The cartilage-containing fossil named Caudipteryx came from China’s famous Jehol Biota. Although the study authors along with most scientists labeled it a dinosaur, other workers consider it an extinct flightless bird.2 Regardless, why should anyone believe that it could retain chromatin—packed up DNA—after so long?
The team mounted thin sections onto microscope slides of cartilage from the extinct animal’s knee joint. They applied a standard biology stain for DNA called H&E (Hematoxylin and Eosin.) Hematoxylin colors DNA purple, and Eosin color proteins pink. The team found purple and pink right where they should be if the Caudipteryx cells were harvested recently.
The report included images of stained chromatin from the fossil alongside stained chromatin in modern chicken cartilage. The study authors wrote, “When this stained dinosaur cell is compared to stained avian chondrocytes, an identical staining pattern can be seen.”1 What pattern, exactly? “The two specimens reacted identically, and one dinosaur chondrocyte revealed a nucleus with fossilized threads of chromatin.”
But the term “fossilized” cannot here mean that minerals replaced the DNA. If so, then the stain would not have worked. Bundles of DNA inside cell nuclei can only come from remnants of real chromatin still in the fossil. So far, so good. But what science supports the part where they assert the chromatin has lasted for millions of years?
The study authors repeated the importance of rapid mineralization to the preservation of cells to help justify this claim. They said that “permineralization may have occurred within a few days to a few weeks after death, before chondrocyte autolysis could start.”1 Autolysis refers to the way that loose enzymes ordinarily digest cells within a few months of death.
Yes, some process needs to arrest autolysis—and microbes—for any hope of preserving biomolecules, but that or another process would also need to arrest regular old chemistry. The study authors offered no speculation about how oxidation or hydrolysis, for example, could have failed for so long back then while working so relentlessly today.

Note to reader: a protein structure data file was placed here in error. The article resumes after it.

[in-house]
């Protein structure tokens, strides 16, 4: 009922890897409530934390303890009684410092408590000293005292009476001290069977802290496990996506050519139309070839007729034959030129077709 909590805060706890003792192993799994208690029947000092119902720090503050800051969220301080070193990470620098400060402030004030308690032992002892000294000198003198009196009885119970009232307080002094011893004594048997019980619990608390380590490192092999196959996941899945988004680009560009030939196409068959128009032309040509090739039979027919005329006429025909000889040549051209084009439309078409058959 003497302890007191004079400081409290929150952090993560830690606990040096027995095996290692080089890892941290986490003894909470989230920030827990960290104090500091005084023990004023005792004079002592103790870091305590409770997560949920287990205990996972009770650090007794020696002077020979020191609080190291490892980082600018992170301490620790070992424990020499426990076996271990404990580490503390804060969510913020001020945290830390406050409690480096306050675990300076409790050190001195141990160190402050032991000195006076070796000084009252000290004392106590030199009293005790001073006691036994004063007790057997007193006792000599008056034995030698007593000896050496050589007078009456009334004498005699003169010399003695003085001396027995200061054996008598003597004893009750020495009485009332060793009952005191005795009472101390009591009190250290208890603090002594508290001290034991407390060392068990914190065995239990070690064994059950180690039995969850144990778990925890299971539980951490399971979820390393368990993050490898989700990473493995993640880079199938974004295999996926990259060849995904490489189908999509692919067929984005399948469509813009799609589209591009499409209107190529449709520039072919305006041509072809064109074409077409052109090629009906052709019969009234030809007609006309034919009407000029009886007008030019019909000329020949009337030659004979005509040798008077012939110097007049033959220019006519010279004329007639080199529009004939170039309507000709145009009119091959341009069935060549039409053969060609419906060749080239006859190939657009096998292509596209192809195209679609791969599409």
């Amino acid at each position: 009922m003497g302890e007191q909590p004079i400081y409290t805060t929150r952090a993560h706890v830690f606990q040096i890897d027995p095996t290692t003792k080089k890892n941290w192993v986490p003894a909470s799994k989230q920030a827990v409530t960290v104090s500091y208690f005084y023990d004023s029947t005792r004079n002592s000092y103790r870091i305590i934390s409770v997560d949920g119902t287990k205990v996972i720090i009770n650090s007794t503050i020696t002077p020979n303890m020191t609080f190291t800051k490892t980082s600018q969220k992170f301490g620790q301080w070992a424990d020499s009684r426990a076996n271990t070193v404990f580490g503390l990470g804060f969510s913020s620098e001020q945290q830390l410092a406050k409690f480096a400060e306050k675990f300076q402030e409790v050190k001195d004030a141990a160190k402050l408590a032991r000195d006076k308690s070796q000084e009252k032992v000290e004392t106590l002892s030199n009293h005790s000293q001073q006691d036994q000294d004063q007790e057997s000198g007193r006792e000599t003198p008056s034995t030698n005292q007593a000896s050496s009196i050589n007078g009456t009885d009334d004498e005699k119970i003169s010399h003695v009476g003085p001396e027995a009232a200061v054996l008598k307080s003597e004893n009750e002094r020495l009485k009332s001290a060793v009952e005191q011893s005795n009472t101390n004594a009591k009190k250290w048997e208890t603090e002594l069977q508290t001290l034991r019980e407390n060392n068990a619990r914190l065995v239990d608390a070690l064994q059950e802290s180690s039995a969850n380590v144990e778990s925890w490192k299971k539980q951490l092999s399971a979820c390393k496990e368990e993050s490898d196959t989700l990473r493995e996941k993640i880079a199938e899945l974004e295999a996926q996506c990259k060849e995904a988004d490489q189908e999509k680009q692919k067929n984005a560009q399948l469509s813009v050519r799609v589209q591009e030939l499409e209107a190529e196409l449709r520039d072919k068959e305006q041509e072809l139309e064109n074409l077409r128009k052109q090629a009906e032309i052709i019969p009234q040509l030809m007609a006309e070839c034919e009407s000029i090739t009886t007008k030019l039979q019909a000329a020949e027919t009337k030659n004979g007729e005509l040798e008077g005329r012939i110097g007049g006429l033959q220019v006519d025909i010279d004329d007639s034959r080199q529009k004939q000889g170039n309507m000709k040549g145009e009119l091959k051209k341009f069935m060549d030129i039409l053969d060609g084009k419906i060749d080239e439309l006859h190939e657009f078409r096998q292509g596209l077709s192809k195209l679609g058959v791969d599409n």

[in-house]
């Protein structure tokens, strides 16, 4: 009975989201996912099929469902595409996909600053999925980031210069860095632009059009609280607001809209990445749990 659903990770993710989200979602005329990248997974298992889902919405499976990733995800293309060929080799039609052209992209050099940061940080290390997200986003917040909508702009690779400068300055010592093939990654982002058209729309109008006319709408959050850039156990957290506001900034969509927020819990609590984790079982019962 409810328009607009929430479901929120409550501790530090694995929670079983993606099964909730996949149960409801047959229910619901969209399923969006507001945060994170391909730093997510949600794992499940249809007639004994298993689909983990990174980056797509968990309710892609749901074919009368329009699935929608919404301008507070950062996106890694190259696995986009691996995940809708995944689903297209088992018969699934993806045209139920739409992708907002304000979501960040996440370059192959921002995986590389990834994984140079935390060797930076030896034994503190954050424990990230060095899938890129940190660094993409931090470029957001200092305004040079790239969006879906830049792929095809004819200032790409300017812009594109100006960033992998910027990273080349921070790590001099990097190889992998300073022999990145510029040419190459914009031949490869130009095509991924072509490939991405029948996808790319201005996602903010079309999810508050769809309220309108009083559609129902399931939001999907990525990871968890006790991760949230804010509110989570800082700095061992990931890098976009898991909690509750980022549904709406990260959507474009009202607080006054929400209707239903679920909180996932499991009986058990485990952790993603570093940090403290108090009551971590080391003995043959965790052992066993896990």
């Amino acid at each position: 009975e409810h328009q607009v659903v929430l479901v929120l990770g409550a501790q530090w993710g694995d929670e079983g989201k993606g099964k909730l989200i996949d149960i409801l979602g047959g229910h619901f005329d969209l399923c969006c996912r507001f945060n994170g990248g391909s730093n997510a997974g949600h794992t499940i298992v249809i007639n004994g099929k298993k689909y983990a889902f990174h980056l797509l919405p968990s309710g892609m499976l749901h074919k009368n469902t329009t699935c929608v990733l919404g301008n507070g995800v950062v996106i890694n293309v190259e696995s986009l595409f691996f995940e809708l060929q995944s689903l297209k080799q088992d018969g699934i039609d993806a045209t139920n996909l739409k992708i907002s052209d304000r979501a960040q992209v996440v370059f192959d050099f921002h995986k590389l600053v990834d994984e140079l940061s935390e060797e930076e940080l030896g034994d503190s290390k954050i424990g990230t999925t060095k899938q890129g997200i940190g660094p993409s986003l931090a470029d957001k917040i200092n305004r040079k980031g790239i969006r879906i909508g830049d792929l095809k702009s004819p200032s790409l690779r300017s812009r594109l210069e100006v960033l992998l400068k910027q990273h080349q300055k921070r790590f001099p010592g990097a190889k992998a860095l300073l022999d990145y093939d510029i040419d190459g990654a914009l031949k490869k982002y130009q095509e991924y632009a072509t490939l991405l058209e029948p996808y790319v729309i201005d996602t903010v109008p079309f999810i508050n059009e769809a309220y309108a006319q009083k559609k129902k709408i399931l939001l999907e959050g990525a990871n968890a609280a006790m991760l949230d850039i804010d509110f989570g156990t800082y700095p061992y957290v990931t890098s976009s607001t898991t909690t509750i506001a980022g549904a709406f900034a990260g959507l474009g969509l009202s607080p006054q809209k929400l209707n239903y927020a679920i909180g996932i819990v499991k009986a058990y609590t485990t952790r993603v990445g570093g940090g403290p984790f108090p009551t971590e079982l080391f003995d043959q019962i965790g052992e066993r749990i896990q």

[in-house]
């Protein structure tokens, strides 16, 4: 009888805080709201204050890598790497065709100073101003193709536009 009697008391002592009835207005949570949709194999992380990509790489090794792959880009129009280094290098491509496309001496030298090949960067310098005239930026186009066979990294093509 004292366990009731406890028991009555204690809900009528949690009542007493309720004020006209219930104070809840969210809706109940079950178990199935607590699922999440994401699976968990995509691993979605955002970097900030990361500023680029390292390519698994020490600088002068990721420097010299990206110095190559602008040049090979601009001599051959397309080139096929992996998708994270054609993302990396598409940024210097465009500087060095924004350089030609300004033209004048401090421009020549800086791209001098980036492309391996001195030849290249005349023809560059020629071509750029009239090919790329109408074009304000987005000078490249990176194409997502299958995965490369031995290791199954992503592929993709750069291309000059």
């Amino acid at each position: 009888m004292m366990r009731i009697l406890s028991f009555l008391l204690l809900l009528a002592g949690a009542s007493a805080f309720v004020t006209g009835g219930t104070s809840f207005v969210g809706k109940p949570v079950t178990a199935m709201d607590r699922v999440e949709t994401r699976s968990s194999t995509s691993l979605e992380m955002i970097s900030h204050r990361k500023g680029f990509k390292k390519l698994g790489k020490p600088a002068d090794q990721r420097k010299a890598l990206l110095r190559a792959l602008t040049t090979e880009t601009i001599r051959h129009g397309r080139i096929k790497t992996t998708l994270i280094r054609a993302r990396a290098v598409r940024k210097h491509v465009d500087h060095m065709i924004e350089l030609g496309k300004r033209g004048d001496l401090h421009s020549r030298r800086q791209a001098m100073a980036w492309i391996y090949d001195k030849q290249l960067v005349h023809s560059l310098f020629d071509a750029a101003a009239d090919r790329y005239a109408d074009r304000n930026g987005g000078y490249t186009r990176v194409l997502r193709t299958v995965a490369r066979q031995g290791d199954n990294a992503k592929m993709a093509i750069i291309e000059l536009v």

Why the silence? Possibly it’s best to not even mention problems for which one has no answers.
DNA decay rate studies show that it cannot last that long.3 Not even close.
So, just like the one hundred other reports of original biomaterials like DNA and proteins in fossils, this confirms young-looking biomolecules still rest inside ancient fossils. And the silent treatment about DNA decay rates align with the idea that cartilage cells with chromatin looks much younger than its evolutionary age assignment.4,5
1. Zheng, X., et al. 2021. Nuclear preservation in the cartilage of the Jehol dinosaur Caudipteryx. Communications Biology. 4:1125.
2. See references in: Thomas, B., and J. Sarfati. Researchers remain divided over ‘feathered dinosaurs.’ Journal of Creation. 32(1): 121-127.
3. Allentoft, M. E. et al. 2012. The half-life of DNA in bone: measuring decay kinetics in 158 dated fossils. Proceedings of the Royal Society B. 279(1748): 4724-33.
4. Thomas, B. and S. Taylor. 2019. Proteomes of the past: the pursuit of proteins in paleontology. Expert Review of Proteomics. 16 (11-12): 881-895.
5. List of Biomaterial Fossil Papers. Google doc. Accessed October 7, 2021.
Dr. Brian Thomas is a Research Associate at the Institute for Creation Research and earned his Ph.D. in paleobiochemistry from the University of Liverpool.